Scott Sumner writes,

Why would doubling the supply of currency cause people to hold twice as much currency in real terms?

Here is my thought experiment. Suppose that the government retired lots of $10 bills, giving $5 bills in exchange, at the fair rate of two fives for one ten. Suppose that this doubled the supply of $5 bills in circulation. In order to keep the real supply of $5 bills constant, the price level would have to double. Do we think that people would go on a spending spree with their excess $5 bills and cause the price level to double?

I don’t think so. I think people would adapt to having more fives and fewer tens.

Next, suppose that instead of retiring $10 bills with $5 bills, the government retires 30-day Treasury bills with $5 bills. Suppose that this doubles the supply of $5 bills in circulation. Do we think that people want to hold only a constant real quantity of $5 bills, so that the only way we can get back to equilibrium is to have people spend to the point where the price level doubles?

Again, I don’t think so. Exchanging $5 bills for 30-day Treasury bills probably will be more consequential than exchanging $5 bills for $10 bills. But I don’t think it will be so much more consequential.

The other issue where Sumner and I differ is the formation of expectations for inflation. I do not believe that there is any policy that the Fed could have followed that would have resulted in expectations for high inflation from September of 2008 through September of 2009. Perhaps the government can convince people that the price level will be high ten years from now (it has convinced me of that). But it cannot manipulate near-term inflation expectations.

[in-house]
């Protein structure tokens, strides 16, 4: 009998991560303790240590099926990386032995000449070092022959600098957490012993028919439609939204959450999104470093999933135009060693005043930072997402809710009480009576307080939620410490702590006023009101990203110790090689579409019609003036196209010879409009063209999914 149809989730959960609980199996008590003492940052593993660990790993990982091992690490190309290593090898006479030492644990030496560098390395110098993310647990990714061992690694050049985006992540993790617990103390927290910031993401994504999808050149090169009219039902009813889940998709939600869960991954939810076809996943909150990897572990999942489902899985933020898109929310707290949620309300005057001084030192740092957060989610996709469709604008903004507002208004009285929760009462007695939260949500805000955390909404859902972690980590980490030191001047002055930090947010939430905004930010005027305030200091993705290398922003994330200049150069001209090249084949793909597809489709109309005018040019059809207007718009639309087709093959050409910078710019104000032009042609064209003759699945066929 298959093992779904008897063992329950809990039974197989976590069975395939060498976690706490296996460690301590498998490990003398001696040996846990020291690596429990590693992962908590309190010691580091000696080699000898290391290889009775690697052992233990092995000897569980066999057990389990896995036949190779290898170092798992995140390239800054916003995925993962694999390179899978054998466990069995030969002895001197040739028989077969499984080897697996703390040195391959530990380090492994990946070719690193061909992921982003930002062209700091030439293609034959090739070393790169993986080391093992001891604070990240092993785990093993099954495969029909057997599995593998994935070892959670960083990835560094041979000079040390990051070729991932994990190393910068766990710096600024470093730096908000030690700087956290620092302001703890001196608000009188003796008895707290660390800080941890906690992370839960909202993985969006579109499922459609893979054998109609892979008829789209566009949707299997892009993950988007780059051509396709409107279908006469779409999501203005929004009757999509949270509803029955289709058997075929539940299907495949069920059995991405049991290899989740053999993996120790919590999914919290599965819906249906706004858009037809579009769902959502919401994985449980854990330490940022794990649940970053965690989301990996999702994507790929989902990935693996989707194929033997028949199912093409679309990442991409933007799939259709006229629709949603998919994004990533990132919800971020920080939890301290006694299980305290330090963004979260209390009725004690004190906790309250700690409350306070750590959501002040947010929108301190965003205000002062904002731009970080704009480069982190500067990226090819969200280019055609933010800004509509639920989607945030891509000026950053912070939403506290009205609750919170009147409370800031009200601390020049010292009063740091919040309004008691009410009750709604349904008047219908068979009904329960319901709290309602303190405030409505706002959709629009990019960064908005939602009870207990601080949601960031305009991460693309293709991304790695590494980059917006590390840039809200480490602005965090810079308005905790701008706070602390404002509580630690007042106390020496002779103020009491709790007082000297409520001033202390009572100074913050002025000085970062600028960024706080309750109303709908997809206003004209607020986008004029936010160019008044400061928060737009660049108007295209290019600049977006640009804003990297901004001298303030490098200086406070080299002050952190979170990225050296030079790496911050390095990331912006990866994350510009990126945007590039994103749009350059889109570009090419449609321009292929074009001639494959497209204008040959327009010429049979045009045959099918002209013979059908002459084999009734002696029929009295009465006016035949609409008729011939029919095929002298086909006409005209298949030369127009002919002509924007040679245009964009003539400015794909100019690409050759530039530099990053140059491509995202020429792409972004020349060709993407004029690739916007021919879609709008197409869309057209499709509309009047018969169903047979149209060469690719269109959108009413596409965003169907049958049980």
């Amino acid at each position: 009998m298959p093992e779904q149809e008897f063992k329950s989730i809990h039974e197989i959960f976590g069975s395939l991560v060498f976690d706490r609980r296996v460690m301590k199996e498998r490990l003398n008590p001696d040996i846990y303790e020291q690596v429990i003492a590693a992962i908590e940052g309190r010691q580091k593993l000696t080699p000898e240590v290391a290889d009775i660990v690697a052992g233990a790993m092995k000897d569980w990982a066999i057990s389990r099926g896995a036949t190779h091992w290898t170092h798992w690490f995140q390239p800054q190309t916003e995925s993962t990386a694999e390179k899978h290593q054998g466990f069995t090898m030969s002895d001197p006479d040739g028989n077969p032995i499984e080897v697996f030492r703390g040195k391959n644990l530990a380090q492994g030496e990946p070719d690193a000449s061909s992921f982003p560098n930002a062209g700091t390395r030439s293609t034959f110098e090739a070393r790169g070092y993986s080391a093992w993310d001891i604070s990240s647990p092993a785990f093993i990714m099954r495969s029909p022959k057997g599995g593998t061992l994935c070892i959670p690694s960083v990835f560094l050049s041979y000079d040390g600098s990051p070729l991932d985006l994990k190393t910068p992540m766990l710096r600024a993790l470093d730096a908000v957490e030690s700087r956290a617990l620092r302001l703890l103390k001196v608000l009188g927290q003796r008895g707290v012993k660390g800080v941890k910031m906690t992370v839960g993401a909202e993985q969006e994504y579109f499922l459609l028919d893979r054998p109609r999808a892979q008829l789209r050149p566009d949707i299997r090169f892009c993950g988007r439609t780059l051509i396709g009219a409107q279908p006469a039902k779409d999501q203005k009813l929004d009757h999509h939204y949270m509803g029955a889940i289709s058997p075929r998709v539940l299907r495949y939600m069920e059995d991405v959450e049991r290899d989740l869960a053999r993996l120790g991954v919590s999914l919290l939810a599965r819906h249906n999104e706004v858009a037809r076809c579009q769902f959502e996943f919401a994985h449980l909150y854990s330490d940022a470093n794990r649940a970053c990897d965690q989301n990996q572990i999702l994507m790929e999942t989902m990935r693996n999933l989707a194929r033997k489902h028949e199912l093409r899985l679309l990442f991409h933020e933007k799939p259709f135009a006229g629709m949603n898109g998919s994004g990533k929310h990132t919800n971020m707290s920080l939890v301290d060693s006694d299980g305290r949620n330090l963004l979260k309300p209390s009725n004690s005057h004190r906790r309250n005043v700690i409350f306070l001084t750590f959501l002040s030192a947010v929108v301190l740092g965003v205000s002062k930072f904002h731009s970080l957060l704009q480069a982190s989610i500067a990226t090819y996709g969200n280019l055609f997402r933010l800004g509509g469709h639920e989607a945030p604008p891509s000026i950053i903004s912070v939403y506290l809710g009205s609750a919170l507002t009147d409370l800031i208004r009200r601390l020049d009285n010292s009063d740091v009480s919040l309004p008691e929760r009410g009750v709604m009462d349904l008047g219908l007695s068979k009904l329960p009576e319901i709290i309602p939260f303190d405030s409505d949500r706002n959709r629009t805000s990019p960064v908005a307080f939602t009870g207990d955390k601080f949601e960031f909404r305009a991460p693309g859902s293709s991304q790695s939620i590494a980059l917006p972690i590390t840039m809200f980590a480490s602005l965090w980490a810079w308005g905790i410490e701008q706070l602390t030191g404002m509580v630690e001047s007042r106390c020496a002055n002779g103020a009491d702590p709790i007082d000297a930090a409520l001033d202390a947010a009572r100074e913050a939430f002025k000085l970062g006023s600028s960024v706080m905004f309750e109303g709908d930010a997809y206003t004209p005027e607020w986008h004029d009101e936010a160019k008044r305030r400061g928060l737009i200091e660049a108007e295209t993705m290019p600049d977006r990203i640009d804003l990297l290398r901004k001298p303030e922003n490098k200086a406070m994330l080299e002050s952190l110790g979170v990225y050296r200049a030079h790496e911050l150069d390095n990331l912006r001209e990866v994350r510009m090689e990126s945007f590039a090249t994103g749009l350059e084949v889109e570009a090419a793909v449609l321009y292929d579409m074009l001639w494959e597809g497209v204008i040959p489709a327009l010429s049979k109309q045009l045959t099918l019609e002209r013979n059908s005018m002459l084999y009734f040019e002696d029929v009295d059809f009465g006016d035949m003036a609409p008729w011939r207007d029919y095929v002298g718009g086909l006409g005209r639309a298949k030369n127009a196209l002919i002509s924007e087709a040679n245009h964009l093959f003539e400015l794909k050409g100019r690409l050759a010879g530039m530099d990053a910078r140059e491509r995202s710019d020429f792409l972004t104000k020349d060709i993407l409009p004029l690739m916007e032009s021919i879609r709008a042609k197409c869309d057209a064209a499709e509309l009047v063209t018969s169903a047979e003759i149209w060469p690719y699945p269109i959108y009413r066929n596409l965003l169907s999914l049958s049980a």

Yes, if an asset is now priced at $100 and I peg the price at $150 three years from now, the price has to go up now. But the prices that go into the Consumer Price Index or the GDP deflator are not asset prices. The prices of ordinary goods and services will not start rising until more people get used to them rising. It takes a while for expectations of inflation to become self-reinforcing.

Note that because I have been arguing that monetary policy is rather impotent, I cannot agree with David Beckworth’s recent post arguing that monetary policy set the stage for the financial crisis. He writes,

There are at least two reasons why monetary policy was important here: (1) it helped create macroeconomic complacency and (2) it created distortions in the financial system via the risk-taking channel.